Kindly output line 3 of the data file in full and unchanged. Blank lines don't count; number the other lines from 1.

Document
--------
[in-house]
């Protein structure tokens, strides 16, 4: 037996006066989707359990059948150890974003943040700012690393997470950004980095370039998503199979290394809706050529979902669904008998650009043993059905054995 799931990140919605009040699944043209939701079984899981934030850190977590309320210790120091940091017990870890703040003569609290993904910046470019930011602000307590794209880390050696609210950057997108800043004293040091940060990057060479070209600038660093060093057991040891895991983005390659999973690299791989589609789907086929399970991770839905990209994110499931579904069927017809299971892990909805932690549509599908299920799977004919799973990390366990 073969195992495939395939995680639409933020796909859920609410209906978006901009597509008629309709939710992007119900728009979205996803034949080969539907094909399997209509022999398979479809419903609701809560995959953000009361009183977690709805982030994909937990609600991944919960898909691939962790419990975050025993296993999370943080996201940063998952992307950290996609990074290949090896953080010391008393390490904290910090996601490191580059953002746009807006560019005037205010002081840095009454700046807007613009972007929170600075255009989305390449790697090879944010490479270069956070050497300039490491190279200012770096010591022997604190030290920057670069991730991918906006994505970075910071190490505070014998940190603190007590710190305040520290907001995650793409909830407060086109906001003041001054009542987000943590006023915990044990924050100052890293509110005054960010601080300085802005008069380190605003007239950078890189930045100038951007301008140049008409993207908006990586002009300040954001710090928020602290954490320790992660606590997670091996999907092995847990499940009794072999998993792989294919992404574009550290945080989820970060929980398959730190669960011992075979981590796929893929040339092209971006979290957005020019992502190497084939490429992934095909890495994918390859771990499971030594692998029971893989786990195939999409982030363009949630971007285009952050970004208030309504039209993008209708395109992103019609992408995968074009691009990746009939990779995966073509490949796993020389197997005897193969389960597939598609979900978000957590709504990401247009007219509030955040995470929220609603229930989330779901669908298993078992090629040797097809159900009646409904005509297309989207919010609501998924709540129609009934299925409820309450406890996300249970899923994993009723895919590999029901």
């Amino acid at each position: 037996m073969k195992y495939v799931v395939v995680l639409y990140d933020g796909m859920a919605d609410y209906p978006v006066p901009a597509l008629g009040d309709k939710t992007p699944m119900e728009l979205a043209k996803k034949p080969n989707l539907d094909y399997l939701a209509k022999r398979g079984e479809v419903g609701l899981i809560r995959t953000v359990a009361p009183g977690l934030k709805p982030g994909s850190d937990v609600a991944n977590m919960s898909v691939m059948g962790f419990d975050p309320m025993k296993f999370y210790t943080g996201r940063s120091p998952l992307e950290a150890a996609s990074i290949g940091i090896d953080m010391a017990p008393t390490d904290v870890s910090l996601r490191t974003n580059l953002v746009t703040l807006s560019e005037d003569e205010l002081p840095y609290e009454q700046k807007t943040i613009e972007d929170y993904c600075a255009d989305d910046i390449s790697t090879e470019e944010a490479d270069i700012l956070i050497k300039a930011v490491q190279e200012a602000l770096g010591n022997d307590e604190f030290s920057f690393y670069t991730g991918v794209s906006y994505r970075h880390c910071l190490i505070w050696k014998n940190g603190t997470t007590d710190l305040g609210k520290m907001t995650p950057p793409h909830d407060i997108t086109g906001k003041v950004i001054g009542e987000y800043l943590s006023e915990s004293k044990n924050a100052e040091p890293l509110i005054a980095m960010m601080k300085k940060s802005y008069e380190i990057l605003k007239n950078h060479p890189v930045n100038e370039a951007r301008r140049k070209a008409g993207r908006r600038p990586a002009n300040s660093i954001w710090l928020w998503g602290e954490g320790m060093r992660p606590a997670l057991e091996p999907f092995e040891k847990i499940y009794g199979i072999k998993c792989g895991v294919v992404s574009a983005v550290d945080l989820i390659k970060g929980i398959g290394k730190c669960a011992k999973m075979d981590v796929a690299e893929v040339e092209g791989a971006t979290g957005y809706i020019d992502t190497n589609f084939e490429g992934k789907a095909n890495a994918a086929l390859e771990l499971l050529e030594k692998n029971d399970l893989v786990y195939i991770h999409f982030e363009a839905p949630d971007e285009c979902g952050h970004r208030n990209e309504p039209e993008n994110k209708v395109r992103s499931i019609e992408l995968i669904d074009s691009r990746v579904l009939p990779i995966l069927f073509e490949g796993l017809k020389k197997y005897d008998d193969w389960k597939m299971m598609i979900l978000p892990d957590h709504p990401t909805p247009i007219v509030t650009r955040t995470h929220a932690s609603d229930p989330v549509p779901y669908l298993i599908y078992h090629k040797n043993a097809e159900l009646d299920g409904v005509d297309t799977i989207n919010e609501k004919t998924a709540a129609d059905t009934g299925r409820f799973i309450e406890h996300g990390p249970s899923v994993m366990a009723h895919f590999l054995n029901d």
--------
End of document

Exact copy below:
């Amino acid at each position: 037996m073969k195992y495939v799931v395939v995680l639409y990140d933020g796909m859920a919605d609410y209906p978006v006066p901009a597509l008629g009040d309709k939710t992007p699944m119900e728009l979205a043209k996803k034949p080969n989707l539907d094909y399997l939701a209509k022999r398979g079984e479809v419903g609701l899981i809560r995959t953000v359990a009361p009183g977690l934030k709805p982030g994909s850190d937990v609600a991944n977590m919960s898909v691939m059948g962790f419990d975050p309320m025993k296993f999370y210790t943080g996201r940063s120091p998952l992307e950290a150890a996609s990074i290949g940091i090896d953080m010391a017990p008393t390490d904290v870890s910090l996601r490191t974003n580059l953002v746009t703040l807006s560019e005037d003569e205010l002081p840095y609290e009454q700046k807007t943040i613009e972007d929170y993904c600075a255009d989305d910046i390449s790697t090879e470019e944010a490479d270069i700012l956070i050497k300039a930011v490491q190279e200012a602000l770096g010591n022997d307590e604190f030290s920057f690393y670069t991730g991918v794209s906006y994505r970075h880390c910071l190490i505070w050696k014998n940190g603190t997470t007590d710190l305040g609210k520290m907001t995650p950057p793409h909830d407060i997108t086109g906001k003041v950004i001054g009542e987000y800043l943590s006023e915990s004293k044990n924050a100052e040091p890293l509110i005054a980095m960010m601080k300085k940060s802005y008069e380190i990057l605003k007239n950078h060479p890189v930045n100038e370039a951007r301008r140049k070209a008409g993207r908006r600038p990586a002009n300040s660093i954001w710090l928020w998503g602290e954490g320790m060093r992660p606590a997670l057991e091996p999907f092995e040891k847990i499940y009794g199979i072999k998993c792989g895991v294919v992404s574009a983005v550290d945080l989820i390659k970060g929980i398959g290394k730190c669960a011992k999973m075979d981590v796929a690299e893929v040339e092209g791989a971006t979290g957005y809706i020019d992502t190497n589609f084939e490429g992934k789907a095909n890495a994918a086929l390859e771990l499971l050529e030594k692998n029971d399970l893989v786990y195939i991770h999409f982030e363009a839905p949630d971007e285009c979902g952050h970004r208030n990209e309504p039209e993008n994110k209708v395109r992103s499931i019609e992408l995968i669904d074009s691009r990746v579904l009939p990779i995966l069927f073509e490949g796993l017809k020389k197997y005897d008998d193969w389960k597939m299971m598609i979900l978000p892990d957590h709504p990401t909805p247009i007219v509030t650009r955040t995470h929220a932690s609603d229930p989330v549509p779901y669908l298993i599908y078992h090629k040797n043993a097809e159900l009646d299920g409904v005509d297309t799977i989207n919010e609501k004919t998924a709540a129609d059905t009934g299925r409820f799973i309450e406890h996300g990390p249970s899923v994993m366990a009723h895919f590999l054995n029901d």